Unexpected Arrivals: Are surprise albums the way forward?

beyonce album

It’s not often you can say that the music industry has drastically and irreversibly changed, especially in this day and age, but that’s exactly happened in 2013. With David Bowie’s The Next Day and Beyoncé’s eponymous album bookending the year a new trend appeared prompting many artists to follow in their footsteps and release new albums completely out of the blue. A few years later and it has suddenly become the norm for big name acts. It comes as a massive change to the industry’s long standing norms, but what does the future have in store?

Surprise albums are not a new concept, Radiohead released both 2007’s In Rainbows and 2011’s The King of Limbs with very little notice (and are continuing the tradition with their next album). However it took a few more artists to get on board with the idea for it to really get going. The trouble is that few artists can really pull it off, even for household names it can be a massive risk. When U2 released their album Songs of Innocence unannounced and uploaded it automatically to every iTunes account, the stunt backfired massively causing a lot of negative publicity for the band. In this case though bad publicity is still better than none at all, the album could have passed by unnoticed as has occurred with many other acts who have tried to jump on the surprise album bandwagon.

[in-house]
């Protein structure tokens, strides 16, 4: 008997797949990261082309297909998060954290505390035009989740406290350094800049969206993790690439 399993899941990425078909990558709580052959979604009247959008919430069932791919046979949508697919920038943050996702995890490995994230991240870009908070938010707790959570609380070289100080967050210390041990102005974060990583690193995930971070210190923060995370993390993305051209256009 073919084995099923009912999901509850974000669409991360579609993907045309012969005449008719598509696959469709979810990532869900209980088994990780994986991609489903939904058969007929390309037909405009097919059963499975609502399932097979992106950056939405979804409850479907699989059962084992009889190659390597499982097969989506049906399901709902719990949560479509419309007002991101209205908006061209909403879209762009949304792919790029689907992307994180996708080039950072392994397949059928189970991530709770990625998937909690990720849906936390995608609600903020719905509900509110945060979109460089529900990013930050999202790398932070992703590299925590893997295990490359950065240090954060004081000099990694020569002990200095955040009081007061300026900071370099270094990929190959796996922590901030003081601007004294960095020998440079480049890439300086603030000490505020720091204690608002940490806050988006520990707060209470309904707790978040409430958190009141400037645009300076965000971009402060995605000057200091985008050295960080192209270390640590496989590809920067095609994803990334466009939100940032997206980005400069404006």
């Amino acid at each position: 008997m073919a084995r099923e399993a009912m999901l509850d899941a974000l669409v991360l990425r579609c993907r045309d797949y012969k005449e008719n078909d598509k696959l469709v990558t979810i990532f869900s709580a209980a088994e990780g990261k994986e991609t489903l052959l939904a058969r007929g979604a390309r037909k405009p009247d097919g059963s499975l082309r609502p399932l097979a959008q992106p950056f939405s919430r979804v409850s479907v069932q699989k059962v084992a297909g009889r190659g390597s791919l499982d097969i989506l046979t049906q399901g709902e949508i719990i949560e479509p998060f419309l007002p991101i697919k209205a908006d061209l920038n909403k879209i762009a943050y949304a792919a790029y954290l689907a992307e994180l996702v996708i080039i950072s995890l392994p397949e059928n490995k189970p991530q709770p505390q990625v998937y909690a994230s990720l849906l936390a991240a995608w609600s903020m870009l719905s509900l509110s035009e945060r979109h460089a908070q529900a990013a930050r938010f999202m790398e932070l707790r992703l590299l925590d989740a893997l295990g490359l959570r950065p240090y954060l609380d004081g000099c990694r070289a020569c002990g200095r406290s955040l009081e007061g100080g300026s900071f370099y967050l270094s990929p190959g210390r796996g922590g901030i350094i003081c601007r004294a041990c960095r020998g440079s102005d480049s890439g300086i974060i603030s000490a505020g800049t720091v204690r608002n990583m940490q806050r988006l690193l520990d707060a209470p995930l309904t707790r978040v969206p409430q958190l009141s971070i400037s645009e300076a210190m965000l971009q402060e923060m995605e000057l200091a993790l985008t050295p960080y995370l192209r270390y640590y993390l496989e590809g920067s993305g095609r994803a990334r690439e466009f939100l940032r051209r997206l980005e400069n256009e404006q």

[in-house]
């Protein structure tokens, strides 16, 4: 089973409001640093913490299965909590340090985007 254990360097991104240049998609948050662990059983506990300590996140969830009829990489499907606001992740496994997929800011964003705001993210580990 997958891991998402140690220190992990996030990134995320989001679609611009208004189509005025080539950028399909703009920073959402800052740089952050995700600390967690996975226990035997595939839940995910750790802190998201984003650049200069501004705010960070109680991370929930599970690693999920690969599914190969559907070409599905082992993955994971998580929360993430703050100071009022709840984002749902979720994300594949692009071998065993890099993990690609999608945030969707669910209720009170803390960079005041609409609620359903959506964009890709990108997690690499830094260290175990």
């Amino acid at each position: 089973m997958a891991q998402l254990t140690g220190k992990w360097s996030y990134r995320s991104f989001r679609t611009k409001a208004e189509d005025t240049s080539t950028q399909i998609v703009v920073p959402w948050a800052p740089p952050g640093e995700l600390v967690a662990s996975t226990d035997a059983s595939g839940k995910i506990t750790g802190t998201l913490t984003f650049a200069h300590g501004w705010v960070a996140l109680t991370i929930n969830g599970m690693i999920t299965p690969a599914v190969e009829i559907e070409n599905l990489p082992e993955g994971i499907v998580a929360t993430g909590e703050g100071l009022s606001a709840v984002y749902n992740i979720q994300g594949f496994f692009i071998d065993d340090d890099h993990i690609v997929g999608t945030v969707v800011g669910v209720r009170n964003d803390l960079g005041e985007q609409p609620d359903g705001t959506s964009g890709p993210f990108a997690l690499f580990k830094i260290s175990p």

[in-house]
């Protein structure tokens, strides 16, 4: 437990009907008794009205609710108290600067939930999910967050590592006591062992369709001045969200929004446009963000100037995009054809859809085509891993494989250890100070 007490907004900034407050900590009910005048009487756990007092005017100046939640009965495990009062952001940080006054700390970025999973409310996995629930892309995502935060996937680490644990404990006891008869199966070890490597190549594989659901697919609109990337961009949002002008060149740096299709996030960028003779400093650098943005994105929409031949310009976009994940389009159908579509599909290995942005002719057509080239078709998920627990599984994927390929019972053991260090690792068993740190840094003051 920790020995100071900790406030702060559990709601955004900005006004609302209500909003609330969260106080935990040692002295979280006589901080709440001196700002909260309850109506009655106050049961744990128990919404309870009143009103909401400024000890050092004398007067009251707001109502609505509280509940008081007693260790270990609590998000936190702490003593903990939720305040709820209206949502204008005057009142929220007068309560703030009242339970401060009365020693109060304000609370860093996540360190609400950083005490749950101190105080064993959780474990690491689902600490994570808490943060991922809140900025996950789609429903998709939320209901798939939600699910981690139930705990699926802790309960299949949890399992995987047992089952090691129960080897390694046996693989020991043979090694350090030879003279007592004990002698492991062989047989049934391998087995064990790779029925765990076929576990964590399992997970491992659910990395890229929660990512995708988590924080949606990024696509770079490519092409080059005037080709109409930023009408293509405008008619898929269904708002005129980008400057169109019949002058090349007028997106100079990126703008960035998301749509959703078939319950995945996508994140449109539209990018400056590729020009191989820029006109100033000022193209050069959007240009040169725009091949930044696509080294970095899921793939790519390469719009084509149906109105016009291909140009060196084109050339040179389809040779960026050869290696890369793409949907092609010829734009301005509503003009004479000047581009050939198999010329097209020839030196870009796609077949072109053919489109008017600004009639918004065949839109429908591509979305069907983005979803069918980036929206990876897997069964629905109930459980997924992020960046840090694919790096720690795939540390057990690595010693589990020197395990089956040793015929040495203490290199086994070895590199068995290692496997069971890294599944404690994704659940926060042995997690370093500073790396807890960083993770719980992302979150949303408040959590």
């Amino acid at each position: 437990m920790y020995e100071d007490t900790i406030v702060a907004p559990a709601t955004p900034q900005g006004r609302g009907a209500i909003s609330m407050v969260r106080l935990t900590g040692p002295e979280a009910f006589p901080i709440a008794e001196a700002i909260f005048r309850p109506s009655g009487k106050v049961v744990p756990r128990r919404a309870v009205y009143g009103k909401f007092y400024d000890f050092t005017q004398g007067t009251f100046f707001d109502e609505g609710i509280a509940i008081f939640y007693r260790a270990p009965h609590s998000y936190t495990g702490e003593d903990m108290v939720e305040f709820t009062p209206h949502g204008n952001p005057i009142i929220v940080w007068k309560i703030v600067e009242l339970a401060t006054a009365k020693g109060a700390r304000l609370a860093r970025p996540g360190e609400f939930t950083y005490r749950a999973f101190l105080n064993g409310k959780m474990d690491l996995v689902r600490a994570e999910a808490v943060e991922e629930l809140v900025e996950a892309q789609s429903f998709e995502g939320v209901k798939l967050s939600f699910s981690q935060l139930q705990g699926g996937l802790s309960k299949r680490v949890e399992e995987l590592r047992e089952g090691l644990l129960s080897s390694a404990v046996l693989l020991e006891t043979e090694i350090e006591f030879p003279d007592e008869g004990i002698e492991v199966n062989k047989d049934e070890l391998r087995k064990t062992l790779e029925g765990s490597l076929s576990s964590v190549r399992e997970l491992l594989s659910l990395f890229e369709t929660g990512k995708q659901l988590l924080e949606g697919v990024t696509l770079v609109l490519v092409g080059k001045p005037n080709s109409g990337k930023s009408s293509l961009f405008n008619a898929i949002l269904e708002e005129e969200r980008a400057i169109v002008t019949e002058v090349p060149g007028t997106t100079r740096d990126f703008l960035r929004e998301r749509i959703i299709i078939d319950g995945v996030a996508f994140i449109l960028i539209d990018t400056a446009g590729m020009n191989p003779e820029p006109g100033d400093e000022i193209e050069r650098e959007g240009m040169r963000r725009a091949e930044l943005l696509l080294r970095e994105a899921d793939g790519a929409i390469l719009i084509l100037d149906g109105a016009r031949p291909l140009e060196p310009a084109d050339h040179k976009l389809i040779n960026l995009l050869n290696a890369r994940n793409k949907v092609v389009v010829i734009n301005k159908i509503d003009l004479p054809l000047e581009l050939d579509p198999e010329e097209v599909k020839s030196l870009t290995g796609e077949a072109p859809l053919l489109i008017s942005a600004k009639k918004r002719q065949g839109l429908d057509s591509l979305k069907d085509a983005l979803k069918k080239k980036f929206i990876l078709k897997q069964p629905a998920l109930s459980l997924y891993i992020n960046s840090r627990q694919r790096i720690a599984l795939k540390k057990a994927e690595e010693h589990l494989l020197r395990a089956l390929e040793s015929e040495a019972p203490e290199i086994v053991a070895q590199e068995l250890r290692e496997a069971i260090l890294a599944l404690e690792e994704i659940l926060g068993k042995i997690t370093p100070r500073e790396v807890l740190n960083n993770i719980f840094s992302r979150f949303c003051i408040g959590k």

So with so much at risk why bother releasing an album out of the blue? The way things are going you won’t save much money on advertising, you’ll simply be advertising after the release to get the word out rather than leading up to it. Even Beyoncé who helped spearhead the idea needed the equivalent of a small town’s worth of people to contribute with marketing her latest controversial album Lemonade. By keeping records in progress under wraps you minimise the risk of the music leaking online and effecting sales. But with the widespread availability of music streaming, as well as the fact that only the biggest acts can pull off surprise albums effectively, leaks aren’t going to make much of a difference. Radiohead’s Hail to the Thief, their last conventional release on a major label before embarking on spontaneous releases, suffered an internet leak but still debuted at number 1 in the UK. I think the only reason to release an album unannounced is simply to prove that you can.

More and more acts, including Adele, have been joining the movement. The trend seems set to rise so what does it mean for the industry? Firstly there will be a lot of trial and error. A lot of albums will slip under the radar as artists won’t be as high profile as they think they are. Some cocky artists such as Kanye West will tease a new album into oblivion to the point that when it finally drops people will be fed up of hearing about it before they’ve even actually heard it. It’ll be like the musical equivalent of Jon Snow’s return in Game Of Thrones: everyone knows it’s coming, it’s not some big unexpected twist! Once things have settled down and the limits and restrictions of it have been mapped out then I can see surprise albums becoming the new norm. Sure, smaller acts have no chance of pulling it off, but there’s nothing to stop them releasing an album through conventional methods and having a big risky release to someday work towards.

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